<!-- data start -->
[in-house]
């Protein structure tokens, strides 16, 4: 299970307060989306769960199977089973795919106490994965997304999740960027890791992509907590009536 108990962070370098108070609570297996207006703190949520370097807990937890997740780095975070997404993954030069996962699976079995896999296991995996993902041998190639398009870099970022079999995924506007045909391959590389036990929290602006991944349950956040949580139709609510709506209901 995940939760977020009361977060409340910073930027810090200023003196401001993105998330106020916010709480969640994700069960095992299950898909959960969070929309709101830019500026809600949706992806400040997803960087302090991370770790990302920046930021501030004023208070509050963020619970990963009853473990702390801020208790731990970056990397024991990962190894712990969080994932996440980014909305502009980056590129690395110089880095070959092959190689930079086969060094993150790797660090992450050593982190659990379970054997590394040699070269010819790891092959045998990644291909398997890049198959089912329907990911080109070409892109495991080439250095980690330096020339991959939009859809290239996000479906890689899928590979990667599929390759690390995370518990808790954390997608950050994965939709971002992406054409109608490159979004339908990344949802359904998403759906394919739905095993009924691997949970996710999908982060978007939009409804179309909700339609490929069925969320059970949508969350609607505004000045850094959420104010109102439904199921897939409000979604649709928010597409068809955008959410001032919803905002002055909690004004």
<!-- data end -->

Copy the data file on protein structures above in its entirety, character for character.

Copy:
[in-house]
């Protein structure tokens, strides 16, 4: 299970307060989306769960199977089973795919106490994965997304999740960027890791992509907590009536 108990962070370098108070609570297996207006703190949520370097807990937890997740780095975070997404993954030069996962699976079995896999296991995996993902041998190639398009870099970022079999995924506007045909391959590389036990929290602006991944349950956040949580139709609510709506209901 995940939760977020009361977060409340910073930027810090200023003196401001993105998330106020916010709480969640994700069960095992299950898909959960969070929309709101830019500026809600949706992806400040997803960087302090991370770790990302920046930021501030004023208070509050963020619970990963009853473990702390801020208790731990970056990397024991990962190894712990969080994932996440980014909305502009980056590129690395110089880095070959092959190689930079086969060094993150790797660090992450050593982190659990379970054997590394040699070269010819790891092959045998990644291909398997890049198959089912329907990911080109070409892109495991080439250095980690330096020339991959939009859809290239996000479906890689899928590979990667599929390759690390995370518990808790954390997608950050994965939709971002992406054409109608490159979004339908990344949802359904998403759906394919739905095993009924691997949970996710999908982060978007939009409804179309909700339609490929069925969320059970949508969350609607505004000045850094959420104010109102439904199921897939409000979604649709928010597409068809955008959410001032919803905002002055909690004004």